Deepak Seth • Guest essayist • January 9, 2011

Move out of the way, Doctor! Just when you thought rising liability insurance costs and declining Medicare and Medicaid reimbursements were your biggest worries, you have a new one emerging on the horizon — the evolution of the smartphone into a primary care physician.

The scenario is not as farfetched as it sounds. A recent survey by Pew on the adoption rate of mobile health ("mHealth") applications found that a full 9 percent of American mobile phone users said they have mobile health apps on their phones that enable them to "track" or "manage" their health. Other studies predict that more than a third of 1.4 billion smartphone users in 2015 will be running some kind of mobile health care application.

Smartphone and other mobile health care apps include those for diabetes and other chronic diseases' management, and hospital-based Radio Frequency Identification.

Smartphone health care apps seem set to emerge as a differentiator in the increasingly competitive health care marketplace as health care players such as insurance and pharmaceutical companies queue to launch their own apps or co-branded apps as promotional tools or potential revenue streams.

Joining the bandwagon are telecom and technology companies that will attempt to get into the health care sector now that they have a foot in the door through their control of the newly emerging health care delivery platform — the smartphone. Opportunities may exist for health care players to work out collaborative agreements with telecom players to leverage each other's strengths.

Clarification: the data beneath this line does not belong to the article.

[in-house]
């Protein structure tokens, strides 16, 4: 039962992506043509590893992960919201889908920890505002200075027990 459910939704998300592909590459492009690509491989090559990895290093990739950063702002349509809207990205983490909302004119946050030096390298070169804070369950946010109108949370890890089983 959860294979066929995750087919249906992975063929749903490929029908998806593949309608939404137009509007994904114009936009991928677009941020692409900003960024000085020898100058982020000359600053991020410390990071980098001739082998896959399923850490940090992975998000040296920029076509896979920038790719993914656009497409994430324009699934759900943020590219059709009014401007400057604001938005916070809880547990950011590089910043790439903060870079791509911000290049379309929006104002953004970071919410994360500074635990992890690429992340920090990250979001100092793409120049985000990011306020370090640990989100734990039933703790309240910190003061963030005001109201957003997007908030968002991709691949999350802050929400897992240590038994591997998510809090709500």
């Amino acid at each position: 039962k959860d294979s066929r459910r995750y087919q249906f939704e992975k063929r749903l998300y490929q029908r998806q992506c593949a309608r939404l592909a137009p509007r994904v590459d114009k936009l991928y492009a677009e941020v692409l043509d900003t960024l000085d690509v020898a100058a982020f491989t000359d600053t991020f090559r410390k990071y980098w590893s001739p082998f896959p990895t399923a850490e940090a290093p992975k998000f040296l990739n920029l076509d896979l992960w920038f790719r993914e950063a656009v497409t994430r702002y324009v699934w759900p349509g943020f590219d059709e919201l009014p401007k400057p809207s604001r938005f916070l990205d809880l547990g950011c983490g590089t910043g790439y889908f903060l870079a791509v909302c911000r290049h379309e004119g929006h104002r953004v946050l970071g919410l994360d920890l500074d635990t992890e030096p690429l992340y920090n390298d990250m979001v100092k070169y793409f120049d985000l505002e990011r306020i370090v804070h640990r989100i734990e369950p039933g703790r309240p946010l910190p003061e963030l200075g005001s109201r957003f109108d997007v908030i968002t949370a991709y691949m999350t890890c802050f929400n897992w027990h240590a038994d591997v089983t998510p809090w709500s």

Doctor, no reason, though, to lose heart yet. Nearly half of smartphone and mHealth applications are designed for health care providers aiming at improving their effectiveness and efficiency in areas such as continued medical education programs, health care management and remote monitoring applications.

Seth, of Brighton, is an information technology and business intelligence expert.

Tuesday, January 4, 2011

Frugal Innovation/Jugaad Edition # 3

From the Jan-Feb edition of Harvard Business Review(New Business Models in Emerging Markets) as reported in the Wall Street Journal:

Chamak : A Laundry Service that is designed to serve those fed up with doing laundry themselves. Their current choices: A cheap but potentially unhygienic dhobi (washerman) or an unaffordable fancy launderette or dry cleaner. Both take several days.

From an economic standpoint, setting up a chain of self-service laundries was deemed too expensive to make a decent return.

Their solution: Portable, seven-foot-square kiosks with a front-loading washer and dryer, with an independent water supply, placed where there is most foot traffic. Customers drop off their clothes to be washed, dried and ironed in 24 hours.The company can charge 50 rupees (slightly less than $1) for a kilogram of clothing. And they'll SMS you when they are done! The service now has 5,000 customers patronizing 20 booths in Mumbai, Bangalore and Mysore.

ChotuKool  from Godrej & Boyce:  this little refrigerator, which holds just a few products and can run on a battery during power cuts